An Eco-sustainable World
Species Fungi

Cantharellus lutescens

Cantharellus lutescens

The yellow foot or chanterelle (Cantharellus lutescens (Pers.) Fr., 1821) is a mushroom belonging to the Cantharellaceae family.

Systematic –
From a systematic point of view it belongs to:
Eukaryota domain,
Fungi Kingdom,
Phylum Basidiomycota,
Class Agaricomycetes,
Cantharellales Order,
Family Cantharellaceae,
Genus Cantharellus,
Species C. lutescens.
The term is basionym:
– Merulius lutescens Persoon, 1801.
The terms are synonymous:
– Cantharellus aurora (Batsch) Kuyper;
– Cantharellus xanthopus (Persoon) Duby;
– Craterellus lutescens (Fr.) Fr..

Etymology –
The term Cantharellus is the diminutive of cántharus, cup, cup and this from the Greek κάνθᾰρος kántharos cup with two handles: similar to a small cup, due to the shape of the carpophore.
The specific epithet comes from the Latin term “lutescens”, tending towards yellow, I become yellow.

Geographic Distribution and Habitat –
Cantharellus lutescens is a mushroom that grows in a vast area that includes: central-northern Europe, the Alps, central-northern Apennines and North America.
Its characteristic habitat is that of coniferous forests, where it grows on moist soil in large groups. It is also found in peat bogs and beech forests with acid soil.
The growth period goes from June to October but can sometimes delay the first appearance, in the absence of cold rains and persistent hot-dry climate.

Recognition –
Cantharellus lutescens is a small mushroom, with a cap with a diameter of 1.5-6 cm, initially convex, then umbilicated, strongly depressed, funnel-shaped, hollow in the center of the cap and reaching the bottom of the stem; the margin is curved for a long time, thin, irregularly sinuous, lobed, wavy, sometimes ruffled.
The surface of the cuticle is fibrous, with radial fibrils, yellow-brown or red-brown in color, with a lighter margin.
The hymenium is formed by low veins with numerous anastomosed branches, wrinkled, sometimes almost indistinct, running along the stem; the color is more or less dark yellow-red-pink or orange.
The stem is 2-6 × 0.4-0.9 cm, irregularly rounded, compressed and furrowed longitudinally, flared at the top and tapered at the bottom, hollow to the bottom, yellow-red, yellow-orange in colour, with the lighter base, almost whitish.
The meat is small, fibrous, elastic, tenacious; pale yellowish in color; fruity smell and mild flavour.
The spore powder is cream colored. The spores are ellipsoidal to oval in shape, smooth, guttulate, white in mass, 9.9-11.2 × 5.6-7.7 µm.
The basidia are strongly clavate, tetrasporic, with buckle joints at the base, 70-84 × 9.8-11.2 µm.

Cultivation –
Cantharellus lutescens is a mushroom that is not cultivated.

Customs and Traditions –
Cantharellus lutescens is a mushroom known by various common names, some typically local; among these we remember: chanterelle, fifes, cantolle (Italian) chanterelle lumi-neuse, chanterelle jaune (French); camagroc, rossinyolic, camasec, rebozuelo anaranjado, rebozuelo amarillo, trompeta amarilla, engula de monte, saltsaperretxico hori; yellow foot (English).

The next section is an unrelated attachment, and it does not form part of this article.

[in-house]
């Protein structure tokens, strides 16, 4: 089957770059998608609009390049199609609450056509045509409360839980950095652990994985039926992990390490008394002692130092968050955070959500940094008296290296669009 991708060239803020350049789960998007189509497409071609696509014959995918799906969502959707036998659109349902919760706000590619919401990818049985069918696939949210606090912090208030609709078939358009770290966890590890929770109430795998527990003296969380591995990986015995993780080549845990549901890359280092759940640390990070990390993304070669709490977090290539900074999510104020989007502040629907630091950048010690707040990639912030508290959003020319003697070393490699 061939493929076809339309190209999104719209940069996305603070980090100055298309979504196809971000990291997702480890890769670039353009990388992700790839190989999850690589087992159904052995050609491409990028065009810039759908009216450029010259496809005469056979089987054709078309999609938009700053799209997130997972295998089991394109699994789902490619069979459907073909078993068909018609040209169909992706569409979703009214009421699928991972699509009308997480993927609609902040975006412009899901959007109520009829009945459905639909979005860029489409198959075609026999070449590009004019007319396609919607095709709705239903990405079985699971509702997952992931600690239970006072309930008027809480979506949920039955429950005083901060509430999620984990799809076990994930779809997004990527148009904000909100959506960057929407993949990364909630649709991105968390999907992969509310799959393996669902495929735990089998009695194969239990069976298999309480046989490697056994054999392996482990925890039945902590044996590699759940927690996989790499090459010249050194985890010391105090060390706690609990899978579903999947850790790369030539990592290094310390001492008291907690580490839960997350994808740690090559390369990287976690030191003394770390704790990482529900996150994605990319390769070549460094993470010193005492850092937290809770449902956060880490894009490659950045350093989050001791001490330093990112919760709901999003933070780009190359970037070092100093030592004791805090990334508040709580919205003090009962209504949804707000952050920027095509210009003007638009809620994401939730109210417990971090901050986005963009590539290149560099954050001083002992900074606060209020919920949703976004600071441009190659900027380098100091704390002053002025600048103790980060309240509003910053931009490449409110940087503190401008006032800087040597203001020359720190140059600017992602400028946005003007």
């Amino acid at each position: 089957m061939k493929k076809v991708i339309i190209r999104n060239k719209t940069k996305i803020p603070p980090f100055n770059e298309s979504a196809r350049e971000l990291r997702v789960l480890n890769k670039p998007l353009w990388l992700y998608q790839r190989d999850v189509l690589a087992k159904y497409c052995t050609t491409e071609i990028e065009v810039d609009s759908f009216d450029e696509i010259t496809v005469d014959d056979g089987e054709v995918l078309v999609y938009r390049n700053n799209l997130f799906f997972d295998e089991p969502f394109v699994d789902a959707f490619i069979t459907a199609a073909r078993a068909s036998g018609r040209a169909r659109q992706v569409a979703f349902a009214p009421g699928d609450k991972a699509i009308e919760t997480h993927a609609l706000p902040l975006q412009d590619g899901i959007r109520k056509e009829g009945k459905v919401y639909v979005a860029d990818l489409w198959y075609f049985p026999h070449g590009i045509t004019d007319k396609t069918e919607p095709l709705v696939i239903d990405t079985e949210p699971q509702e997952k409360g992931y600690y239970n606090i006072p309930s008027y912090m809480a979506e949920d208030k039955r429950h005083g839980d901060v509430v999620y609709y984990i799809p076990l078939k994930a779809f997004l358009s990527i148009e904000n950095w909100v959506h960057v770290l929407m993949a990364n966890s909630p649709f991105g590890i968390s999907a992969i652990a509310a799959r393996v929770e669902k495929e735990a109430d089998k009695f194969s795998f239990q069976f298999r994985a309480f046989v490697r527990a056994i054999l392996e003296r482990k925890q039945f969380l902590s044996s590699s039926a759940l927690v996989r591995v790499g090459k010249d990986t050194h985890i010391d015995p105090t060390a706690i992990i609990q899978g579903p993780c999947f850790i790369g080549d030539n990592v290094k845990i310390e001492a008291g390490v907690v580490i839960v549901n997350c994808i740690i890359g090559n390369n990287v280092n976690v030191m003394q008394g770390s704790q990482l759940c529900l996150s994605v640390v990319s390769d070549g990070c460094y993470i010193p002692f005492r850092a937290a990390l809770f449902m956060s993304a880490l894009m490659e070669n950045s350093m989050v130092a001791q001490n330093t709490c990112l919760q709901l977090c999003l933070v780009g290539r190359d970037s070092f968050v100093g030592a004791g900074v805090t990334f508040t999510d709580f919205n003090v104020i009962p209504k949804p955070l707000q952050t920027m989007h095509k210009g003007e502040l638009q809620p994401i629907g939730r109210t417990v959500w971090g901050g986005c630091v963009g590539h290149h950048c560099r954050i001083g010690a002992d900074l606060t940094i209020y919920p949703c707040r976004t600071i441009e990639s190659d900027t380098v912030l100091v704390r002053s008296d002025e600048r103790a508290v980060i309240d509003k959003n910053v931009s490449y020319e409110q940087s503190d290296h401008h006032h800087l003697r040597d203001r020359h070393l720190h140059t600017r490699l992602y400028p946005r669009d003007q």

A similar species is the Cantharellus tubaeformis, excellent, edible, with which it is frequently exchanged. The latter has a hymenophore formed by clearly visible pseudolamellae, brownish, yellowish-brown colours, with the margin fading to ocher, yellowish gray flesh with a very different smell, similar to moss.
Other species with which it can be confused are Craterellus melanoxeros, with yellow-greenish pileus, more evident pseudolamellae and in particular presenting blackening of the surfaces and flesh. Craterellus ianthinoxanthus, with pink-bluish hymenophore and yellowish pileus, without blackening. Finally, it is decidedly different from Craterellus cinereus and Craterellus cornucopioides, with diffusely and uniformly blackish surfaces.
C. lutescens grows in humid places mainly in coniferous forests, but does not disdain broad-leaved ones either, the largest specimens are found in the midst of moss, probably due to greater soil humidity and a lower possibility of being identified, thus having more time to grow.
It is an excellent edible mushroom, both dried and fresh as a single dish or sauce (both white and red) for pasta, risotto, polenta and second courses.

Preparation Method –
Cantharellus lutescens is an excellent edible mushroom, although of little yield but much sought after for its aromatic scent.
Thanks to its intense aromatic-fruity smell, it is very suitable for the preparation of excellent omelettes or Easter cakes with a mix of mushrooms. Also suitable for compotes or mixed mushroom stews but also consumed alone or in sauces for pasta, risotto, polenta and second courses.
Its intense flavor is also preserved during drying and, once dried, it can be consumed either whole, dried or powdered, or by slightly refreshing it with warm water.

Guido Bissanti

– Wikipedia, the free encyclopedia.
– GBIF, the Global Biodiversity Information Facility.
– Cetto B., 2008. Mushrooms from life, Saturnia, Trento.
– Pignatti S., 1982. Flora d’Italia, Edagricole, Bologna.
– Conti F., Abbate G., Alessandrini A., Blasi C. (ed.), 2005. An annotated checklist of the Italian vascular flora, Palombi Editore.

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Attention: Pharmaceutical applications and food uses are indicated for informational purposes only, they do not represent in any way a medical prescription; we therefore decline any responsibility for their use for healing, aesthetic or food purposes.

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